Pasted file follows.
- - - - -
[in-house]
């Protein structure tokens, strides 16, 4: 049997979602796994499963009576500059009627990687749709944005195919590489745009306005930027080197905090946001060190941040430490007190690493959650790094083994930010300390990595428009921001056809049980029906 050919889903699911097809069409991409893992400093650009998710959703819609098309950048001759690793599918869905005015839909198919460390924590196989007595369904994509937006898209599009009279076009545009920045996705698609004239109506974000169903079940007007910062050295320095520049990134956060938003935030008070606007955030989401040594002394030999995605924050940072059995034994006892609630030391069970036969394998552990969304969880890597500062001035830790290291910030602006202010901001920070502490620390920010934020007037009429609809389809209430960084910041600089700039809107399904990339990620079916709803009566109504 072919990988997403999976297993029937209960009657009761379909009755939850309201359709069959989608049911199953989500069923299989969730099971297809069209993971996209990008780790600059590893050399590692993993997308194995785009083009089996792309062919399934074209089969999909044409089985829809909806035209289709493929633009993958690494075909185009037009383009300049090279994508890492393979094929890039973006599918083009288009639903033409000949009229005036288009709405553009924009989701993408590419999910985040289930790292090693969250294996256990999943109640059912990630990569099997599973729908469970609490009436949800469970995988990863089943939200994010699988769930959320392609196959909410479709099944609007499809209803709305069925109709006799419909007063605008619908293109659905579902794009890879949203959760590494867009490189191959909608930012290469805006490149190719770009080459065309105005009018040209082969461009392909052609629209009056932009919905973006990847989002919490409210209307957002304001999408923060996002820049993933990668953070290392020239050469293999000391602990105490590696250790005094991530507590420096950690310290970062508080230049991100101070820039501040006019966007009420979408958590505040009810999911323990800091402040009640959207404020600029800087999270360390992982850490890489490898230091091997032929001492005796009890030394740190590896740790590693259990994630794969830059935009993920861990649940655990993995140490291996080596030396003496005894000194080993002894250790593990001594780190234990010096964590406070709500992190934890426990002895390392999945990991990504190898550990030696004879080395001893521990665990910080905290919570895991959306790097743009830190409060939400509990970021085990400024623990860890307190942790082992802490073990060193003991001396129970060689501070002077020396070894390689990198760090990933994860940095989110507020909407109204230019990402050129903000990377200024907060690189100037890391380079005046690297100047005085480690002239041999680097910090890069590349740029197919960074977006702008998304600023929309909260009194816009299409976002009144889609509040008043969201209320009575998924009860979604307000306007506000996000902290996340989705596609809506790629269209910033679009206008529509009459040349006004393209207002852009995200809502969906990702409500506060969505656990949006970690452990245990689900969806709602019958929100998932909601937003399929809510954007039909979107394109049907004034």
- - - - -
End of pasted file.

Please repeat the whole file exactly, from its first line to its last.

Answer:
[in-house]
């Protein structure tokens, strides 16, 4: 049997979602796994499963009576500059009627990687749709944005195919590489745009306005930027080197905090946001060190941040430490007190690493959650790094083994930010300390990595428009921001056809049980029906 050919889903699911097809069409991409893992400093650009998710959703819609098309950048001759690793599918869905005015839909198919460390924590196989007595369904994509937006898209599009009279076009545009920045996705698609004239109506974000169903079940007007910062050295320095520049990134956060938003935030008070606007955030989401040594002394030999995605924050940072059995034994006892609630030391069970036969394998552990969304969880890597500062001035830790290291910030602006202010901001920070502490620390920010934020007037009429609809389809209430960084910041600089700039809107399904990339990620079916709803009566109504 072919990988997403999976297993029937209960009657009761379909009755939850309201359709069959989608049911199953989500069923299989969730099971297809069209993971996209990008780790600059590893050399590692993993997308194995785009083009089996792309062919399934074209089969999909044409089985829809909806035209289709493929633009993958690494075909185009037009383009300049090279994508890492393979094929890039973006599918083009288009639903033409000949009229005036288009709405553009924009989701993408590419999910985040289930790292090693969250294996256990999943109640059912990630990569099997599973729908469970609490009436949800469970995988990863089943939200994010699988769930959320392609196959909410479709099944609007499809209803709305069925109709006799419909007063605008619908293109659905579902794009890879949203959760590494867009490189191959909608930012290469805006490149190719770009080459065309105005009018040209082969461009392909052609629209009056932009919905973006990847989002919490409210209307957002304001999408923060996002820049993933990668953070290392020239050469293999000391602990105490590696250790005094991530507590420096950690310290970062508080230049991100101070820039501040006019966007009420979408958590505040009810999911323990800091402040009640959207404020600029800087999270360390992982850490890489490898230091091997032929001492005796009890030394740190590896740790590693259990994630794969830059935009993920861990649940655990993995140490291996080596030396003496005894000194080993002894250790593990001594780190234990010096964590406070709500992190934890426990002895390392999945990991990504190898550990030696004879080395001893521990665990910080905290919570895991959306790097743009830190409060939400509990970021085990400024623990860890307190942790082992802490073990060193003991001396129970060689501070002077020396070894390689990198760090990933994860940095989110507020909407109204230019990402050129903000990377200024907060690189100037890391380079005046690297100047005085480690002239041999680097910090890069590349740029197919960074977006702008998304600023929309909260009194816009299409976002009144889609509040008043969201209320009575998924009860979604307000306007506000996000902290996340989705596609809506790629269209910033679009206008529509009459040349006004393209207002852009995200809502969906990702409500506060969505656990949006970690452990245990689900969806709602019958929100998932909601937003399929809510954007039909979107394109049907004034």